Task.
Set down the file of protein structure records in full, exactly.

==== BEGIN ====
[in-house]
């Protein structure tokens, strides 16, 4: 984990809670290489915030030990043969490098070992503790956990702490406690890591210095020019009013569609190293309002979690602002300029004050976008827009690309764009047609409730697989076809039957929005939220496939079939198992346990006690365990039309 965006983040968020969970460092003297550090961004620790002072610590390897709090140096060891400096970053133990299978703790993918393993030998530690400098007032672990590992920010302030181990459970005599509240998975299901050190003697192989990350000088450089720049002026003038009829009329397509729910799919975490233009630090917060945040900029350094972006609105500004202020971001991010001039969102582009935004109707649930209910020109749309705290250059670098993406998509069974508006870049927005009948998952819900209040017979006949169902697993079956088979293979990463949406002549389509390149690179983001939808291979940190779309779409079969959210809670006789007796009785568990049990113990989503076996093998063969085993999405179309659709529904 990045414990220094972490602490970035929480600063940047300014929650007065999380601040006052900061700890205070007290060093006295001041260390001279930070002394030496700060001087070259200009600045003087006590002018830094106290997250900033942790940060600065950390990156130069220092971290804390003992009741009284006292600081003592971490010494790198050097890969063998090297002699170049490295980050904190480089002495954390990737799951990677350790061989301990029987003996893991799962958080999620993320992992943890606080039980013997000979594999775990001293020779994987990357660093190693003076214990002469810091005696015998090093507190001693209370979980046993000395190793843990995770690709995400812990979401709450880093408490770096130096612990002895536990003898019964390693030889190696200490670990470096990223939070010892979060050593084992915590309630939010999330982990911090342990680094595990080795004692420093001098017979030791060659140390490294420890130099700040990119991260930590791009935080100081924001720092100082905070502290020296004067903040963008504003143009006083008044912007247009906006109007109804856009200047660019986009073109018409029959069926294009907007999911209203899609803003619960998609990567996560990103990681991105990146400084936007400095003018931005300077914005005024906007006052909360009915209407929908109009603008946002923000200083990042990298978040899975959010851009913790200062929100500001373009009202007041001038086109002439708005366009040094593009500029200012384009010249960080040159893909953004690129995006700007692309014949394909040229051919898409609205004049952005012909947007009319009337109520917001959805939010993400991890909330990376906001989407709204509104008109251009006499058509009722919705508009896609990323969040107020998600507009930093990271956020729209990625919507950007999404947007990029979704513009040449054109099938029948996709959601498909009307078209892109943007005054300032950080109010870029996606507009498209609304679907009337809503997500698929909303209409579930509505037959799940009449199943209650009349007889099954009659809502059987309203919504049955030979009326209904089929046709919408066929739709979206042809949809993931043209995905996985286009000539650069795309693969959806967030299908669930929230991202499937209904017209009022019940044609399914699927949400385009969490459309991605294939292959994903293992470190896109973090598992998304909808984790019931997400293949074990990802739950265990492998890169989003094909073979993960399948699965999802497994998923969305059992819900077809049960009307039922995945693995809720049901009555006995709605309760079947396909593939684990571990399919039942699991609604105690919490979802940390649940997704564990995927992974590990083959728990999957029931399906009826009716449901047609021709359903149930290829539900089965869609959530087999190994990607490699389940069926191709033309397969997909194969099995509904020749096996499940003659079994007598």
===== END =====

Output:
[in-house]
């Protein structure tokens, strides 16, 4: 984990809670290489915030030990043969490098070992503790956990702490406690890591210095020019009013569609190293309002979690602002300029004050976008827009690309764009047609409730697989076809039957929005939220496939079939198992346990006690365990039309 965006983040968020969970460092003297550090961004620790002072610590390897709090140096060891400096970053133990299978703790993918393993030998530690400098007032672990590992920010302030181990459970005599509240998975299901050190003697192989990350000088450089720049002026003038009829009329397509729910799919975490233009630090917060945040900029350094972006609105500004202020971001991010001039969102582009935004109707649930209910020109749309705290250059670098993406998509069974508006870049927005009948998952819900209040017979006949169902697993079956088979293979990463949406002549389509390149690179983001939808291979940190779309779409079969959210809670006789007796009785568990049990113990989503076996093998063969085993999405179309659709529904 990045414990220094972490602490970035929480600063940047300014929650007065999380601040006052900061700890205070007290060093006295001041260390001279930070002394030496700060001087070259200009600045003087006590002018830094106290997250900033942790940060600065950390990156130069220092971290804390003992009741009284006292600081003592971490010494790198050097890969063998090297002699170049490295980050904190480089002495954390990737799951990677350790061989301990029987003996893991799962958080999620993320992992943890606080039980013997000979594999775990001293020779994987990357660093190693003076214990002469810091005696015998090093507190001693209370979980046993000395190793843990995770690709995400812990979401709450880093408490770096130096612990002895536990003898019964390693030889190696200490670990470096990223939070010892979060050593084992915590309630939010999330982990911090342990680094595990080795004692420093001098017979030791060659140390490294420890130099700040990119991260930590791009935080100081924001720092100082905070502290020296004067903040963008504003143009006083008044912007247009906006109007109804856009200047660019986009073109018409029959069926294009907007999911209203899609803003619960998609990567996560990103990681991105990146400084936007400095003018931005300077914005005024906007006052909360009915209407929908109009603008946002923000200083990042990298978040899975959010851009913790200062929100500001373009009202007041001038086109002439708005366009040094593009500029200012384009010249960080040159893909953004690129995006700007692309014949394909040229051919898409609205004049952005012909947007009319009337109520917001959805939010993400991890909330990376906001989407709204509104008109251009006499058509009722919705508009896609990323969040107020998600507009930093990271956020729209990625919507950007999404947007990029979704513009040449054109099938029948996709959601498909009307078209892109943007005054300032950080109010870029996606507009498209609304679907009337809503997500698929909303209409579930509505037959799940009449199943209650009349007889099954009659809502059987309203919504049955030979009326209904089929046709919408066929739709979206042809949809993931043209995905996985286009000539650069795309693969959806967030299908669930929230991202499937209904017209009022019940044609399914699927949400385009969490459309991605294939292959994903293992470190896109973090598992998304909808984790019931997400293949074990990802739950265990492998890169989003094909073979993960399948699965999802497994998923969305059992819900077809049960009307039922995945693995809720049901009555006995709605309760079947396909593939684990571990399919039942699991609604105690919490979802940390649940997704564990995927992974590990083959728990999957029931399906009826009716449901047609021709359903149930290829539900089965869609959530087999190994990607490699389940069926191709033309397969997909194969099995509904020749096996499940003659079994007598």